Alice Buckle is at a critical turning point in her life. Her kids, 15-year-old Zoe and 12-year-old Peter, no longer need her. Her husband, William, is distant and loses his job after a particularly embarrassing breakdown in front of a client. Alice starts losing interest in her job as an elementary school drama teacher. And, worst of all, she is rapidly approaching the age her mother was when she died. Among all these unresolved issues, Alice begins taking part in an online survey on Marriage in the 21st Century. Assigned the identity “Wife 22,” Alice begins answering questions posed to her by the anonymous “Researcher 101.” Alice is so relieved to have someone listen to her feelings, that the communication begins to take a dangerous turn into flirtation. Will Alice decide to turn her life upside down to pursue the invigorating, yet anonymous, online relationship?
Oh, Alice Buckle. I think this book hinges on whether or not you like Alice and can relate or sympathize with her. At first, she irritated me a little, but the more I got to know Alice and the more I began to sympathize with how lonely, powerless, and bored she felt with her life, the more I liked her. She feels like she’s facing obsolescence, as her kids and husband don’t seem to need her and as she pulls away from her job. She starts channeling her spare time into the endless bowels of the Internet, spending a lot of time on facebook and google and in emailing and chatting with Researcher 101.
As worried as I was that Alice was potentially destroying her marriage, I was also intrigued by the mysterious Researcher 101. He listened to Alice’s stories and responded to her worries. He became the confidante she lost when everyone else around her became busy with their own lives. This particular part of the story ends in a very Hollywood way, though. I think it was a bit of a cop out, but it was a happy ending and I am glad that Alice actually got one.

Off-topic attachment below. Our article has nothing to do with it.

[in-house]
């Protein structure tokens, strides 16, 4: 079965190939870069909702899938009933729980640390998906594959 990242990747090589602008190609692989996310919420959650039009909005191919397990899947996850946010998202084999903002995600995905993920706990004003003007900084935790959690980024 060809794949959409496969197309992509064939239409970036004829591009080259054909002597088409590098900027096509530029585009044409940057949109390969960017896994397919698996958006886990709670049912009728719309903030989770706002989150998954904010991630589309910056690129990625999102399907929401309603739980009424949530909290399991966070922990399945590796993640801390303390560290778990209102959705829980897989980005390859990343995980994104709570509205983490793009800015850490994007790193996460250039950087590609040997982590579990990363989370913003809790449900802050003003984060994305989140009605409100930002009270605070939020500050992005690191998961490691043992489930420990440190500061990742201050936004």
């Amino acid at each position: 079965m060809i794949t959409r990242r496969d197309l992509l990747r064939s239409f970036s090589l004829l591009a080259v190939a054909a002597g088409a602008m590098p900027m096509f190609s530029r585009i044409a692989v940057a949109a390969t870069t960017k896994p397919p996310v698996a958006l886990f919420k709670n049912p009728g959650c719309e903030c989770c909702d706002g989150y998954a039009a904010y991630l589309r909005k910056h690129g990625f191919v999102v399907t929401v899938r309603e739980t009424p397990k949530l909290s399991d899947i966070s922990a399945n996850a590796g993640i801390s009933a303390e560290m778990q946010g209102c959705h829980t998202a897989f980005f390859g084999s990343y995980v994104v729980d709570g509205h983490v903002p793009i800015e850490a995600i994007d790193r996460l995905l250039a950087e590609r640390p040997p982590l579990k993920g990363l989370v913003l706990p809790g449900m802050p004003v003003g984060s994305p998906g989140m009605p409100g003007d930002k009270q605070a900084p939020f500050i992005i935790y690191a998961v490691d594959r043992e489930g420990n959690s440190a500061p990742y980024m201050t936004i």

The story is told in the format of emails, facebook statuses/chats, and google searches, as well as more traditional narrative. This worked well and it was good to see a portrayal of the modern American family where technology and social media play such an important role.
Wife 22 was fun to read and easy to get through and I think any of us who’ve been a little lost will appreciate Alice’s journey. I think it will appeal to fans of chick lit or romantic comedies, especially those who spend chucks of their lives on the Internet!
Oh, and as a note, the survey questions are not listed with the answers that Alice gives. Instead they are in an appendix at the back of the book. I actually put a sticky tab on the appendix so I could page back and forth when I needed to. It’s probably easier to do this to a print version than the e-book, so just keep that in mind!